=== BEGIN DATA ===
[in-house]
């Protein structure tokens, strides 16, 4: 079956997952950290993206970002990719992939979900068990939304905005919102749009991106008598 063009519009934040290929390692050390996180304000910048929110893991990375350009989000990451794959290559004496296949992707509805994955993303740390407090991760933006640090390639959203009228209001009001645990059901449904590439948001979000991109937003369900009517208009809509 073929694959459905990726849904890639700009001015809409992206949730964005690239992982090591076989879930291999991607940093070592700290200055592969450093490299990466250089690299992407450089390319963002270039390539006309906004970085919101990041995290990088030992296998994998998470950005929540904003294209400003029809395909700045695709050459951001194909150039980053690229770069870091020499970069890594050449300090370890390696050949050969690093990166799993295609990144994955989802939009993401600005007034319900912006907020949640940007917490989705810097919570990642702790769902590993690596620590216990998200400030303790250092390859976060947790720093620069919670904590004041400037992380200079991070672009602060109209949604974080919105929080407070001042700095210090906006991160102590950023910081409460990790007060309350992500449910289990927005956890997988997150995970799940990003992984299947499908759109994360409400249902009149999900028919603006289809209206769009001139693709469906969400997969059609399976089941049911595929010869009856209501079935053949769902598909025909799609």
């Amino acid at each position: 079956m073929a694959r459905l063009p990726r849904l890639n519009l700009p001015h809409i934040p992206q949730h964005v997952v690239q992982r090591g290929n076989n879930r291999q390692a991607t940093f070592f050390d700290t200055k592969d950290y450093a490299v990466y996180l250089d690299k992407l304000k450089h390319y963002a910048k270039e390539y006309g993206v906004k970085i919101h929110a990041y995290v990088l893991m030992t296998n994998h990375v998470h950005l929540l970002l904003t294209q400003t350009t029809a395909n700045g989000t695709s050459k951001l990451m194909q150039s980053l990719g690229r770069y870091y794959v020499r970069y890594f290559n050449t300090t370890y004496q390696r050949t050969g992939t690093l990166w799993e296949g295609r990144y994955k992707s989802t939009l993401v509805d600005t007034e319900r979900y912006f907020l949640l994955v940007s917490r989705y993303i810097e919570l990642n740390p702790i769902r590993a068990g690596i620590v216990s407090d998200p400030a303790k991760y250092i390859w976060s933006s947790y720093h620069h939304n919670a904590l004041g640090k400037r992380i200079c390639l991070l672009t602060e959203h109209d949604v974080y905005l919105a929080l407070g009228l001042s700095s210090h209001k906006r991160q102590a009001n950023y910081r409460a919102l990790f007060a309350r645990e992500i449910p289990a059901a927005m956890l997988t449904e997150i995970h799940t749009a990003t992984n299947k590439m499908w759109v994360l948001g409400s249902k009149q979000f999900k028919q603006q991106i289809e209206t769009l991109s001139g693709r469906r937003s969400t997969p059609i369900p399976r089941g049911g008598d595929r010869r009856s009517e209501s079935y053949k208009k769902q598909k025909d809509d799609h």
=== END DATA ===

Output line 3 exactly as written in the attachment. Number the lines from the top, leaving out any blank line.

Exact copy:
């Amino acid at each position: 079956m073929a694959r459905l063009p990726r849904l890639n519009l700009p001015h809409i934040p992206q949730h964005v997952v690239q992982r090591g290929n076989n879930r291999q390692a991607t940093f070592f050390d700290t200055k592969d950290y450093a490299v990466y996180l250089d690299k992407l304000k450089h390319y963002a910048k270039e390539y006309g993206v906004k970085i919101h929110a990041y995290v990088l893991m030992t296998n994998h990375v998470h950005l929540l970002l904003t294209q400003t350009t029809a395909n700045g989000t695709s050459k951001l990451m194909q150039s980053l990719g690229r770069y870091y794959v020499r970069y890594f290559n050449t300090t370890y004496q390696r050949t050969g992939t690093l990166w799993e296949g295609r990144y994955k992707s989802t939009l993401v509805d600005t007034e319900r979900y912006f907020l949640l994955v940007s917490r989705y993303i810097e919570l990642n740390p702790i769902r590993a068990g690596i620590v216990s407090d998200p400030a303790k991760y250092i390859w976060s933006s947790y720093h620069h939304n919670a904590l004041g640090k400037r992380i200079c390639l991070l672009t602060e959203h109209d949604v974080y905005l919105a929080l407070g009228l001042s700095s210090h209001k906006r991160q102590a009001n950023y910081r409460a919102l990790f007060a309350r645990e992500i449910p289990a059901a927005m956890l997988t449904e997150i995970h799940t749009a990003t992984n299947k590439m499908w759109v994360l948001g409400s249902k009149q979000f999900k028919q603006q991106i289809e209206t769009l991109s001139g693709r469906r937003s969400t997969p059609i369900p399976r089941g049911g008598d595929r010869r009856s009517e209501s079935y053949k208009k769902q598909k025909d809509d799609h």